MP Nathan Cullen is starting to come around to the idea of running for the leadership of the B.C. NDP.
Hot-button issues in the province such as development in the Sacred Headwater region, LNG and the Northern Gateway pipeline are some of the topics that are making the decision between Ottawa and Victoria difficult for him, he said.
In a media scrum last Thursday, Cullen shared his thoughts about the potential of becoming a leadership candidate.
“At first I was cool to the idea,” Cullen said. “But now, after receiving calls from a number of people, I have begun to consider the real possibility. Initially I thought this was a decision needing to be made in a week or two, but it will definitely be made before Christmas. I’m trying to be calm about it and make the right decision.”
There are some determining factors which would prevent Cullen from choosing to run, he said.
“If [the decision] would bring hardship to or threaten the happiness of my family,” Cullen said, adding that he isn’t concerned about the potential logistics of a campaign. “Politics comes and goes, but your family’s meant to stay. Also, if I felt like the work [in Ottawa] was more effective and more direct in affecting the things that I care about and the people I represent. If it felt like leadership in B.C. would take me down a different path away from that purpose, then I wouldn’t do it.”
But no matter what his decision is, Cullen said he feels the provincial party will be in good hands.
“I know a lot of the people whose names have been mentioned in the conversation,” he said.
“They are all formidable leaders and great voices in their own right. David Eby has been rumoured, one of the new MLAs, who this year took down Christy Clark in her own riding. So, there’s not a great worry in my mind that if I don’t go it’s going to be Bad News Bears.”
The leadership of the party is, however, not pulling the party apart, Cullen added.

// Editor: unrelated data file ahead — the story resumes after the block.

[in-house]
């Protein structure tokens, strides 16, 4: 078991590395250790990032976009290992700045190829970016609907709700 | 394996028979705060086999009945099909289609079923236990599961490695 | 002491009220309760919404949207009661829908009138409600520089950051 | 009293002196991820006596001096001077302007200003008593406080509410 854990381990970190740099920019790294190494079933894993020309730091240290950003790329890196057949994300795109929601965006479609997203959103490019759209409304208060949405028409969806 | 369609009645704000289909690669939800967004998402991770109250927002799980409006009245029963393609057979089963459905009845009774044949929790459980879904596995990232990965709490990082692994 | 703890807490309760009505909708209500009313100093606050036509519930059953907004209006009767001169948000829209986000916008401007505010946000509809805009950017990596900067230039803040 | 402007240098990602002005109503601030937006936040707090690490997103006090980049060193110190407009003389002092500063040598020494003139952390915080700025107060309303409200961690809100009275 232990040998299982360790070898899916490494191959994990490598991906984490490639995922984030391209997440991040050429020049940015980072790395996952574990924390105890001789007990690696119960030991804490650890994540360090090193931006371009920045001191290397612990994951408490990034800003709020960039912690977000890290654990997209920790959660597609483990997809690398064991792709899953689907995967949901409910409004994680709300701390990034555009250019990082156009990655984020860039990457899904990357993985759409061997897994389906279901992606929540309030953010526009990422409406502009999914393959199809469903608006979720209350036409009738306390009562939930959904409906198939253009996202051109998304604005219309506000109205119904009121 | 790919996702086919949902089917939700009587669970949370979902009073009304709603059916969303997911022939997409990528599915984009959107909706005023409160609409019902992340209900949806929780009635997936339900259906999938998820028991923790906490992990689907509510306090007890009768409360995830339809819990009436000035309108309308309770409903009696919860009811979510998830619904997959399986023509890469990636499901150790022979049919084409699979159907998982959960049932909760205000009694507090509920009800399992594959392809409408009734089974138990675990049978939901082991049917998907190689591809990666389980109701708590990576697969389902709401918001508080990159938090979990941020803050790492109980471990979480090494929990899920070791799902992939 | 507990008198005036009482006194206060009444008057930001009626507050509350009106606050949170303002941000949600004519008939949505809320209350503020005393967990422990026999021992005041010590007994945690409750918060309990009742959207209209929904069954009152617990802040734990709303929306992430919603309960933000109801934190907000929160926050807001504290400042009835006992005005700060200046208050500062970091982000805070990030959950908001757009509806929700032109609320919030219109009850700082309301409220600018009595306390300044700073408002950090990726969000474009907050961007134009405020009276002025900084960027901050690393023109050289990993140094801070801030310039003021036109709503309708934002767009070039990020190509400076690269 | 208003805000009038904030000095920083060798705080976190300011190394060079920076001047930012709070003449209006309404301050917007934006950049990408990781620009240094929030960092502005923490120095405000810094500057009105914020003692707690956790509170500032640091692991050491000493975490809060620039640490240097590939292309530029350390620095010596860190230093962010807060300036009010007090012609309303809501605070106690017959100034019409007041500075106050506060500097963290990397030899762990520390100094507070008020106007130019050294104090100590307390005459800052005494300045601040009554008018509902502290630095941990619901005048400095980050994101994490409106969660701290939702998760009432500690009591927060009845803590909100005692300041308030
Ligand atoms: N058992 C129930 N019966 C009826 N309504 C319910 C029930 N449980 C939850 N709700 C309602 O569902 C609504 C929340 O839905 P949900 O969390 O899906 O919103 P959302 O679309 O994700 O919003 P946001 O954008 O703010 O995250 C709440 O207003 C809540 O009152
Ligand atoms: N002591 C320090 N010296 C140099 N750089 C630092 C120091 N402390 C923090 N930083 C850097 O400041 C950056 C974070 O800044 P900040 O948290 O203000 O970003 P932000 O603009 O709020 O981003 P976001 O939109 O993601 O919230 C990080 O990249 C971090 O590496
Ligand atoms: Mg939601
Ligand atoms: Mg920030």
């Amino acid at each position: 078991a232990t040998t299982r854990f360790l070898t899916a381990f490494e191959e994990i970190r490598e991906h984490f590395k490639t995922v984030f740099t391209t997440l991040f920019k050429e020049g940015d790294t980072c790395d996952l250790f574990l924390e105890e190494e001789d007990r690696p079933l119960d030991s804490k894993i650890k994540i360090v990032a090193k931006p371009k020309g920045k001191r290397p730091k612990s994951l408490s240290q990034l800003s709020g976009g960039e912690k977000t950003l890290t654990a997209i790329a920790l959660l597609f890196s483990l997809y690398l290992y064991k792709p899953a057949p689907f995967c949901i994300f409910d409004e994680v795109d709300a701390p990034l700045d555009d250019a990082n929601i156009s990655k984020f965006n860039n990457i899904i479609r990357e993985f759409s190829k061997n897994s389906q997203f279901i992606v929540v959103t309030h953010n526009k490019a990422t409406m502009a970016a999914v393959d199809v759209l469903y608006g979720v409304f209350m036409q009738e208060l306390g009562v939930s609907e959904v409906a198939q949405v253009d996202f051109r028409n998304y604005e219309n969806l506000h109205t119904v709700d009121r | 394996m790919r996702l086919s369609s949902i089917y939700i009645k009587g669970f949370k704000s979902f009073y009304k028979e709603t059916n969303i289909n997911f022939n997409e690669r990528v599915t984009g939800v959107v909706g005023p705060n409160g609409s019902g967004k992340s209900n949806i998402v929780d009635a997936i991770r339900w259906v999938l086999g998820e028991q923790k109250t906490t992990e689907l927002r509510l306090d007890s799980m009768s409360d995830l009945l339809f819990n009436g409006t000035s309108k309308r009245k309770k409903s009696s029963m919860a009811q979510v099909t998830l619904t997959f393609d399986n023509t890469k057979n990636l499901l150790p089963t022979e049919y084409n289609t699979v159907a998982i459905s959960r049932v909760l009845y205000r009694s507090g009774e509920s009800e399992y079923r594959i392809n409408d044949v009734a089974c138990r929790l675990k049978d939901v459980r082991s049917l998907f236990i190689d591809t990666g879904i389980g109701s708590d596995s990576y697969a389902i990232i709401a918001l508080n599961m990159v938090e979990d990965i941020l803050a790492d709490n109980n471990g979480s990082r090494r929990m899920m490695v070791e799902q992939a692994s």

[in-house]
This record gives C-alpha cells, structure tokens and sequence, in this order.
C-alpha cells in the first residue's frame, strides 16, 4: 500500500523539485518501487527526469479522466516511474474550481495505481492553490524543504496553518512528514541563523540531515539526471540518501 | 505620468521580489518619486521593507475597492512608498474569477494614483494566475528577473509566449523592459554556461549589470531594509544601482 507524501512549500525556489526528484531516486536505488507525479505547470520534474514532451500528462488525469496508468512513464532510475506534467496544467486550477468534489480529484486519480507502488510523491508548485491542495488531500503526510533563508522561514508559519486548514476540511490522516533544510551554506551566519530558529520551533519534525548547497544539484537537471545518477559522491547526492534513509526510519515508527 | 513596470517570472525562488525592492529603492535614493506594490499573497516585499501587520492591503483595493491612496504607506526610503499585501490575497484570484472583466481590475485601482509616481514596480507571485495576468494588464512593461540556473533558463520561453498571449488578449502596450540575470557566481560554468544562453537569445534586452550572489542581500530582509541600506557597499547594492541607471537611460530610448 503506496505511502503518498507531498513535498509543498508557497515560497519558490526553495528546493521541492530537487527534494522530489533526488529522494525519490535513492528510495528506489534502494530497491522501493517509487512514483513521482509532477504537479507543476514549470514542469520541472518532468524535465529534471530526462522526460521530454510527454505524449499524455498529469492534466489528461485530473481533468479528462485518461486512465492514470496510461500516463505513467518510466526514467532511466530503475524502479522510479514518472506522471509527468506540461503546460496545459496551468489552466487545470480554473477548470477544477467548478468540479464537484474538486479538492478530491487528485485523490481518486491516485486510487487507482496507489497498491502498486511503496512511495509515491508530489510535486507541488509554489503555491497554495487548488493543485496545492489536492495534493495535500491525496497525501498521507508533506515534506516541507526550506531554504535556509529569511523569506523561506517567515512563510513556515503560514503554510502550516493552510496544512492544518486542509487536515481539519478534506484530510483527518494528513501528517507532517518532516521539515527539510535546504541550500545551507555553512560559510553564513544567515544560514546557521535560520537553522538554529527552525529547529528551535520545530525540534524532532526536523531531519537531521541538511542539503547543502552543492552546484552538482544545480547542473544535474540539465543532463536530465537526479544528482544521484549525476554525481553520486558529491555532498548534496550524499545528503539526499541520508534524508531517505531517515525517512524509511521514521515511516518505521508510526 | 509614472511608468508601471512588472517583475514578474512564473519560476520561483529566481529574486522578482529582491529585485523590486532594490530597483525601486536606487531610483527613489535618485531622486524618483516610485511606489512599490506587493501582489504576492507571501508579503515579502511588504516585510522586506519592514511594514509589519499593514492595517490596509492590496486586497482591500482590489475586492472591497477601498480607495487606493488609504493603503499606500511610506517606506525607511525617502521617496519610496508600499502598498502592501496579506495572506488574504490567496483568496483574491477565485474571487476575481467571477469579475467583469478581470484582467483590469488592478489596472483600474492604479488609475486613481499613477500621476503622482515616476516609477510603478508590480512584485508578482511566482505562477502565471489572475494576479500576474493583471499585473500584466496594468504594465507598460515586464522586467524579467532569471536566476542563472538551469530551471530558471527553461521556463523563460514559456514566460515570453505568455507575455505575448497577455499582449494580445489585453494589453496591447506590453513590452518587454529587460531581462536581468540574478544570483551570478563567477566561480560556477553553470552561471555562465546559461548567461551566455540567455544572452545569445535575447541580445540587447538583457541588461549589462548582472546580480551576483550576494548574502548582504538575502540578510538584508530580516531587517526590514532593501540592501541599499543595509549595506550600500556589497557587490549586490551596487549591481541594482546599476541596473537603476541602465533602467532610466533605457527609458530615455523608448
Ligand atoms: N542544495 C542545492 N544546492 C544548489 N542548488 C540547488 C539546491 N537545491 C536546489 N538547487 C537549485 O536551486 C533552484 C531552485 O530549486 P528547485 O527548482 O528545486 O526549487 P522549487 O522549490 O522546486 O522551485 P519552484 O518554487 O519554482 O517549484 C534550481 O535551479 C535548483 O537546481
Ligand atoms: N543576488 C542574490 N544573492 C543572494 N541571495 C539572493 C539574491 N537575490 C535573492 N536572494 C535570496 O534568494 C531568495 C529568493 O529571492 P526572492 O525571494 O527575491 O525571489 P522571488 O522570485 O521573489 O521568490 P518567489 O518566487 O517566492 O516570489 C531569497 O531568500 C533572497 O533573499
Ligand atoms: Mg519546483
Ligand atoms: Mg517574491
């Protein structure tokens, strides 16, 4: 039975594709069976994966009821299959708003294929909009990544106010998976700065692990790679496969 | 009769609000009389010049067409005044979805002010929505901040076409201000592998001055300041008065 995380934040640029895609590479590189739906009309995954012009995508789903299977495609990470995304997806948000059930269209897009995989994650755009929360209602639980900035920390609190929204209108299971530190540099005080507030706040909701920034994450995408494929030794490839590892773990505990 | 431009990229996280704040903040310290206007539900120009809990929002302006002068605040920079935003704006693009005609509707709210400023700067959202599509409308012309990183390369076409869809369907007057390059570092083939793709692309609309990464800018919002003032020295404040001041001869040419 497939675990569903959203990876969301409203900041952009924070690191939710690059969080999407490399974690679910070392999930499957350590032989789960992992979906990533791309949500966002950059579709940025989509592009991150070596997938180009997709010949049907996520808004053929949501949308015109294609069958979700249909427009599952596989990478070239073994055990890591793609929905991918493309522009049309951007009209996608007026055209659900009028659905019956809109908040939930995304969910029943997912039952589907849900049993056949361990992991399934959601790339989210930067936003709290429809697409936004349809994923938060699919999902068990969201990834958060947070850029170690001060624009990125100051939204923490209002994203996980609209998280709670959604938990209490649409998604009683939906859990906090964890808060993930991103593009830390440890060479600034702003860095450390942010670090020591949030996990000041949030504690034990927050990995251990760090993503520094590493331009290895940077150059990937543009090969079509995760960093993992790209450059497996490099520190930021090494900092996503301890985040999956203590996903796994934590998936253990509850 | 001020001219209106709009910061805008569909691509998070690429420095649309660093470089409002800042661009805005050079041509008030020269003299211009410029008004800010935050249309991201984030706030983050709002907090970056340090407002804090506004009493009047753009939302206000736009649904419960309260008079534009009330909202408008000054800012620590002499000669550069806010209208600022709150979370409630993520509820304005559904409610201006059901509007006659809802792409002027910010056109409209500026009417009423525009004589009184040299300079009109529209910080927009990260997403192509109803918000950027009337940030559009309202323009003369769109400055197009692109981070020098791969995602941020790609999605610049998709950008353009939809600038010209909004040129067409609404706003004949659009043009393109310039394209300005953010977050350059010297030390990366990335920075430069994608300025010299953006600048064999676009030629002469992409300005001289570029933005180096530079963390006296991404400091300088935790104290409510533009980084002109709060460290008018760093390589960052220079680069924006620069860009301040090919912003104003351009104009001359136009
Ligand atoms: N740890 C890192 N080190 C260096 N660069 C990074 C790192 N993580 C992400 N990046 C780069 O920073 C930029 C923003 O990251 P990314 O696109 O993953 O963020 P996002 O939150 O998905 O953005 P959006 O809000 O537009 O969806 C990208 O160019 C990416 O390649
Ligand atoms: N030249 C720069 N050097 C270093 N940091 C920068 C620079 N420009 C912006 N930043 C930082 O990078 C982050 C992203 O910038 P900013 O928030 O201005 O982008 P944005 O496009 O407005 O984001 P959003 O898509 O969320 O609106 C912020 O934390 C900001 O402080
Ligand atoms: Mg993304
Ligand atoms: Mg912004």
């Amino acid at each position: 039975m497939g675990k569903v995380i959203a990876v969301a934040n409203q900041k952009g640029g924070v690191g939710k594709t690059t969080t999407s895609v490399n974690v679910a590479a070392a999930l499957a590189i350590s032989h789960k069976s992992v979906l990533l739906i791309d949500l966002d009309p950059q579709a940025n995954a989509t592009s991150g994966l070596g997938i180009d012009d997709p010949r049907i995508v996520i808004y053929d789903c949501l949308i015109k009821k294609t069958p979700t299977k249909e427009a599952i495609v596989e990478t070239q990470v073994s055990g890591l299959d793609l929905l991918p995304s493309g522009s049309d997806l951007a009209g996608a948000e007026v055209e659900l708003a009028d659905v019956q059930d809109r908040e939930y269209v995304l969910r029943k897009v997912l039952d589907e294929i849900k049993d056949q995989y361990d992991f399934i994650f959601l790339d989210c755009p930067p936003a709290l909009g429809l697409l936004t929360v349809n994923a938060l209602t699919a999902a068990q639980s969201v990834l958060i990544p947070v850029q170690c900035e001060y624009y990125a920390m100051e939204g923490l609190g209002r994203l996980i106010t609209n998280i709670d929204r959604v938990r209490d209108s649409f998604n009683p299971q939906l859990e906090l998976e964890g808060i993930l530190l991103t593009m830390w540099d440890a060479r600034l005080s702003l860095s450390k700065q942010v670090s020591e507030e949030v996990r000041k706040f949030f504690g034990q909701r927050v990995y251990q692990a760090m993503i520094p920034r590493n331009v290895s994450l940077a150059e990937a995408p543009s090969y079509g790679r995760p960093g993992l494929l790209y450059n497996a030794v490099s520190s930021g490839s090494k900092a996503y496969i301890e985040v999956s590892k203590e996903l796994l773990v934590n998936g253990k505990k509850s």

“The dominant part of the conversation is about winning [the election] in four year’s time,” Cullen said. “We are less concerned with internal party politics as we are with the people’s politics.”
The current issue with the most traction is the dispute between Fortune Minerals’ anthracite coal venture and the Tahltan.
“First Nations have a Constitutional right to be consulted and accommodated and those things are sometimes achieved and sometimes they’re not,” he said. “When they’re not certainly First Nations have a strong authority.”
However, Cullen does not feel First Nations, like the Tahltan, have veto power on any proposed project if they have been consulted and accommodated properly.
“It is always in any company’s interest to make sure that [government] is doing the consultations and doing it well,” he said.
Cullen used Enbridge’s Northern Gateway project as a prime example of what not to do regarding social license-building with First Nations and said he hopes the burgeoning natural gas industry doesn’t follow suit.
“You don’t have to look further than Enbridge to find out what corporate hassle that can cause,” he said.
“It’s not the right way to go. It’s very expensive, causes a lot of uncertainty and a lot of grief. When good companies come forward and try to work with First Nations and try to understand the perspectives, generally speaking, there’s success that’s met.”